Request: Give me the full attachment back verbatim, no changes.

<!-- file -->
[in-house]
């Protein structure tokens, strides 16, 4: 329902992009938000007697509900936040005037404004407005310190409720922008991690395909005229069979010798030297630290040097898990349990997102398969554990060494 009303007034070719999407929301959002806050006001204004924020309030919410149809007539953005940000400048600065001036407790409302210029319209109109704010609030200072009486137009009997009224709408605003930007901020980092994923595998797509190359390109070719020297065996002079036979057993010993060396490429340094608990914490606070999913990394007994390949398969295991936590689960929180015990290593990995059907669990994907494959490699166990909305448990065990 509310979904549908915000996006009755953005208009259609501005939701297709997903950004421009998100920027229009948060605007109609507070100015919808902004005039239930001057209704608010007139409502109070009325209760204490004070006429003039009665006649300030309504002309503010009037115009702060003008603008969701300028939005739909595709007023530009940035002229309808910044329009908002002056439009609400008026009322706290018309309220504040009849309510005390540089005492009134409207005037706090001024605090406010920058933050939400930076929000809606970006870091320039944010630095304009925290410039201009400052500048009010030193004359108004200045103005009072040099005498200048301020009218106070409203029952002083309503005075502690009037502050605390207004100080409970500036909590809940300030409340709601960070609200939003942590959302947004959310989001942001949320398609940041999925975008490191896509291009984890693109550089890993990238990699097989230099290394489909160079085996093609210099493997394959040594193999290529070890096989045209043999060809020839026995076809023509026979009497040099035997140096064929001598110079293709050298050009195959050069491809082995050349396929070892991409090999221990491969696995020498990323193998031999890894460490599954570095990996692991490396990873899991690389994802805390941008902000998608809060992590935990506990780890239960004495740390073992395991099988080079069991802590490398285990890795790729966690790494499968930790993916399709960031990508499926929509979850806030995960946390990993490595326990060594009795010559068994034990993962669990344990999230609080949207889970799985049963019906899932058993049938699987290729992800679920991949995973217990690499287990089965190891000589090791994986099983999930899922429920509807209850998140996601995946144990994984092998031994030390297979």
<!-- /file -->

[in-house]
């Protein structure tokens, strides 16, 4: 329902992009938000007697509900936040005037404004407005310190409720922008991690395909005229069979010798030297630290040097898990349990997102398969554990060494 009303007034070719999407929301959002806050006001204004924020309030919410149809007539953005940000400048600065001036407790409302210029319209109109704010609030200072009486137009009997009224709408605003930007901020980092994923595998797509190359390109070719020297065996002079036979057993010993060396490429340094608990914490606070999913990394007994390949398969295991936590689960929180015990290593990995059907669990994907494959490699166990909305448990065990 509310979904549908915000996006009755953005208009259609501005939701297709997903950004421009998100920027229009948060605007109609507070100015919808902004005039239930001057209704608010007139409502109070009325209760204490004070006429003039009665006649300030309504002309503010009037115009702060003008603008969701300028939005739909595709007023530009940035002229309808910044329009908002002056439009609400008026009322706290018309309220504040009849309510005390540089005492009134409207005037706090001024605090406010920058933050939400930076929000809606970006870091320039944010630095304009925290410039201009400052500048009010030193004359108004200045103005009072040099005498200048301020009218106070409203029952002083309503005075502690009037502050605390207004100080409970500036909590809940300030409340709601960070609200939003942590959302947004959310989001942001949320398609940041999925975008490191896509291009984890693109550089890993990238990699097989230099290394489909160079085996093609210099493997394959040594193999290529070890096989045209043999060809020839026995076809023509026979009497040099035997140096064929001598110079293709050298050009195959050069491809082995050349396929070892991409090999221990491969696995020498990323193998031999890894460490599954570095990996692991490396990873899991690389994802805390941008902000998608809060992590935990506990780890239960004495740390073992395991099988080079069991802590490398285990890795790729966690790494499968930790993916399709960031990508499926929509979850806030995960946390990993490595326990060594009795010559068994034990993962669990344990999230609080949207889970799985049963019906899932058993049938699987290729992800679920991949995973217990690499287990089965190891000589090791994986099983999930899922429920509807209850998140996601995946144990994984092998031994030390297979």